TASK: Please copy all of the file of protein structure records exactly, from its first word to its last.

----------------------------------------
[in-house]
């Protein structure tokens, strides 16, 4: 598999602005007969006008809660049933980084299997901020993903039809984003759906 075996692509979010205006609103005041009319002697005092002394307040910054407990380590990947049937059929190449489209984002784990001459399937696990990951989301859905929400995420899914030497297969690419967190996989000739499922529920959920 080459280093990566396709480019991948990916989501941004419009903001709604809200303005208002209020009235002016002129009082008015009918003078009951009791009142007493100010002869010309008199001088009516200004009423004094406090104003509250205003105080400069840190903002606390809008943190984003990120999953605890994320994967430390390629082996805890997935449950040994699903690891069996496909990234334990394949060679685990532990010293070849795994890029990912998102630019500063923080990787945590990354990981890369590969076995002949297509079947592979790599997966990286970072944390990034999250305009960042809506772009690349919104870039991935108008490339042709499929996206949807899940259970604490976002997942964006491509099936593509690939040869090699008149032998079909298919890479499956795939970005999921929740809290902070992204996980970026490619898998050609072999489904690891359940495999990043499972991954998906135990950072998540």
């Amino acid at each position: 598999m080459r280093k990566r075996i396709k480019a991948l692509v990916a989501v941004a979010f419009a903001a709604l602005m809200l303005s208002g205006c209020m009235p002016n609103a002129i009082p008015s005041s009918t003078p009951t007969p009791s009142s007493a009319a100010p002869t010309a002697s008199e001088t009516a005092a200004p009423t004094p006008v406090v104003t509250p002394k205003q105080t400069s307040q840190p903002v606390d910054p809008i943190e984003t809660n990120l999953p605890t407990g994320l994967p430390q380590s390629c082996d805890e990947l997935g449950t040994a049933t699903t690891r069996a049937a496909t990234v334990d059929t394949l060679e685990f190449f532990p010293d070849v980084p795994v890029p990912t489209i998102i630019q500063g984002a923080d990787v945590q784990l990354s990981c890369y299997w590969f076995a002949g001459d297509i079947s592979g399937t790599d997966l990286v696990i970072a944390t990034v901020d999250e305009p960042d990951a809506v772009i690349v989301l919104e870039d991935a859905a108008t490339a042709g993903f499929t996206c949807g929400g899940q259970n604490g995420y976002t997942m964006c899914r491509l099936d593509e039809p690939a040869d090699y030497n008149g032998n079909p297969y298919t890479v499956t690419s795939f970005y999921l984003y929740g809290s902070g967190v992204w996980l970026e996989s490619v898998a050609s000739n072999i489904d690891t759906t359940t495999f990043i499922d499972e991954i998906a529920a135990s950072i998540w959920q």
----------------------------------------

[in-house]
């Protein structure tokens, strides 16, 4: 598999602005007969006008809660049933980084299997901020993903039809984003759906 075996692509979010205006609103005041009319002697005092002394307040910054407990380590990947049937059929190449489209984002784990001459399937696990990951989301859905929400995420899914030497297969690419967190996989000739499922529920959920 080459280093990566396709480019991948990916989501941004419009903001709604809200303005208002209020009235002016002129009082008015009918003078009951009791009142007493100010002869010309008199001088009516200004009423004094406090104003509250205003105080400069840190903002606390809008943190984003990120999953605890994320994967430390390629082996805890997935449950040994699903690891069996496909990234334990394949060679685990532990010293070849795994890029990912998102630019500063923080990787945590990354990981890369590969076995002949297509079947592979790599997966990286970072944390990034999250305009960042809506772009690349919104870039991935108008490339042709499929996206949807899940259970604490976002997942964006491509099936593509690939040869090699008149032998079909298919890479499956795939970005999921929740809290902070992204996980970026490619898998050609072999489904690891359940495999990043499972991954998906135990950072998540």
């Amino acid at each position: 598999m080459r280093k990566r075996i396709k480019a991948l692509v990916a989501v941004a979010f419009a903001a709604l602005m809200l303005s208002g205006c209020m009235p002016n609103a002129i009082p008015s005041s009918t003078p009951t007969p009791s009142s007493a009319a100010p002869t010309a002697s008199e001088t009516a005092a200004p009423t004094p006008v406090v104003t509250p002394k205003q105080t400069s307040q840190p903002v606390d910054p809008i943190e984003t809660n990120l999953p605890t407990g994320l994967p430390q380590s390629c082996d805890e990947l997935g449950t040994a049933t699903t690891r069996a049937a496909t990234v334990d059929t394949l060679e685990f190449f532990p010293d070849v980084p795994v890029p990912t489209i998102i630019q500063g984002a923080d990787v945590q784990l990354s990981c890369y299997w590969f076995a002949g001459d297509i079947s592979g399937t790599d997966l990286v696990i970072a944390t990034v901020d999250e305009p960042d990951a809506v772009i690349v989301l919104e870039d991935a859905a108008t490339a042709g993903f499929t996206c949807g929400g899940q259970n604490g995420y976002t997942m964006c899914r491509l099936d593509e039809p690939a040869d090699y030497n008149g032998n079909p297969y298919t890479v499956t690419s795939f970005y999921l984003y929740g809290s902070g967190v992204w996980l970026e996989s490619v898998a050609s000739n072999i489904d690891t759906t359940t495999f990043i499922d499972e991954i998906a529920a135990s950072i998540w959920q």